Khadi or khaddar (खादी or खददर) simply means cotton, usually handspun.
Khadi is Indian handspun and hand-woven cloth. The raw materials may be cotton, silk, or wool, which are spun into threads on a spinning wheel called a charkha.
Khadi is a versatile fabric, cool in summers and warm in winters. Being a cruder form of material, it crumples much faster than other preparations of cotton. In order to improve the look, Khadi is often starched to have a stiffer shape. It is widely accepted in fashion circles these days.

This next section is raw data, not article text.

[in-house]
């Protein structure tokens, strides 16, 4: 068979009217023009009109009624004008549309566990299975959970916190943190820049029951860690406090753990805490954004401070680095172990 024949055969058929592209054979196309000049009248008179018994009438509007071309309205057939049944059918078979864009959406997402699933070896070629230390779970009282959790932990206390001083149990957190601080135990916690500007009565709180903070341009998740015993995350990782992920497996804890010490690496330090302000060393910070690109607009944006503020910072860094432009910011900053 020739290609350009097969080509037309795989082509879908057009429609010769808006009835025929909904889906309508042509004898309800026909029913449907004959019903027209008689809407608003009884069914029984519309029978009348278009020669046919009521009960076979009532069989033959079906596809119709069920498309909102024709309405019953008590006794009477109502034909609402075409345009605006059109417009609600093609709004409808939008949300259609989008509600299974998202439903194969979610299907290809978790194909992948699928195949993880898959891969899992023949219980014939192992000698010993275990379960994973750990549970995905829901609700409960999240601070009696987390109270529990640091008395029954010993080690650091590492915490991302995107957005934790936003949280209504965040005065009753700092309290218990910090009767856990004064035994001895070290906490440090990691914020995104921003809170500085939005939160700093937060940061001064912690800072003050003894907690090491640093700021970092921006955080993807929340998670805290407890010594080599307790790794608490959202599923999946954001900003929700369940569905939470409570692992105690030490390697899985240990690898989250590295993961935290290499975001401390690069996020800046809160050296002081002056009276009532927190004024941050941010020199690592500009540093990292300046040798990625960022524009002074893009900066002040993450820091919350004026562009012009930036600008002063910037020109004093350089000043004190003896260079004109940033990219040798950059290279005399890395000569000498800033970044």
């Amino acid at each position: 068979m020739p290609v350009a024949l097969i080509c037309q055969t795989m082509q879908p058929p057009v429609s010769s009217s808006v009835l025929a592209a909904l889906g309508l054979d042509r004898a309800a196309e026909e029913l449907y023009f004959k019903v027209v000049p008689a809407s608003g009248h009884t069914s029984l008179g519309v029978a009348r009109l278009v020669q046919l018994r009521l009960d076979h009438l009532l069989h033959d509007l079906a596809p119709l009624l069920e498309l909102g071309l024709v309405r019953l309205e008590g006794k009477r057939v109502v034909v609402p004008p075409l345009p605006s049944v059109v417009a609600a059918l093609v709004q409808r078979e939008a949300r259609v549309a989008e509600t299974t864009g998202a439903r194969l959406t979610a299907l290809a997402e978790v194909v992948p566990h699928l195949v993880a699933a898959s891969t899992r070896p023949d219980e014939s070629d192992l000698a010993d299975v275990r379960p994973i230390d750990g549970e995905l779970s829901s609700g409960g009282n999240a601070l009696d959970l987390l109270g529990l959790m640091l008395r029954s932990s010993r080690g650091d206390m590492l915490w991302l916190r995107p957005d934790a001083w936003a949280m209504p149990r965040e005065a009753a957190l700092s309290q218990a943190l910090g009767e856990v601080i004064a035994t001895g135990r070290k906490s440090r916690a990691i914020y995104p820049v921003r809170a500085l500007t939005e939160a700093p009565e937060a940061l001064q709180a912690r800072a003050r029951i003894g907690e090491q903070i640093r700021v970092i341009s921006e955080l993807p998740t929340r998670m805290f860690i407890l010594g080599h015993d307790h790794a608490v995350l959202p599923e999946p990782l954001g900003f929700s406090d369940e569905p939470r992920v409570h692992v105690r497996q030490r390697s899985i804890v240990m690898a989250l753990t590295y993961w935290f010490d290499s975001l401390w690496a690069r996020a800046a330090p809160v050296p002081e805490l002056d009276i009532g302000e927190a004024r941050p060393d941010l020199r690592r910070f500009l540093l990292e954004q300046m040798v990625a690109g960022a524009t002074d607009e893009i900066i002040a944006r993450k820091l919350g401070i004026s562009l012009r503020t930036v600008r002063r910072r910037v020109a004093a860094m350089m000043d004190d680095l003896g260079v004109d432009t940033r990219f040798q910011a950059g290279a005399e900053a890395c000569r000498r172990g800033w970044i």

Mahatma Gandhi began promoting the spinning of Khadi for rural self-employment in 1920s in India. He also wanted to spread the message of not using foreign clothes. The freedom struggle revolved around the use of Khadi fabrics and the dumping of foreign-made clothes. Thus it symbolized the political ideas and independence itself, and to this day most politicians in India are seen only in Khadi clothing. The flag of India is technically only allowed to be made from this material.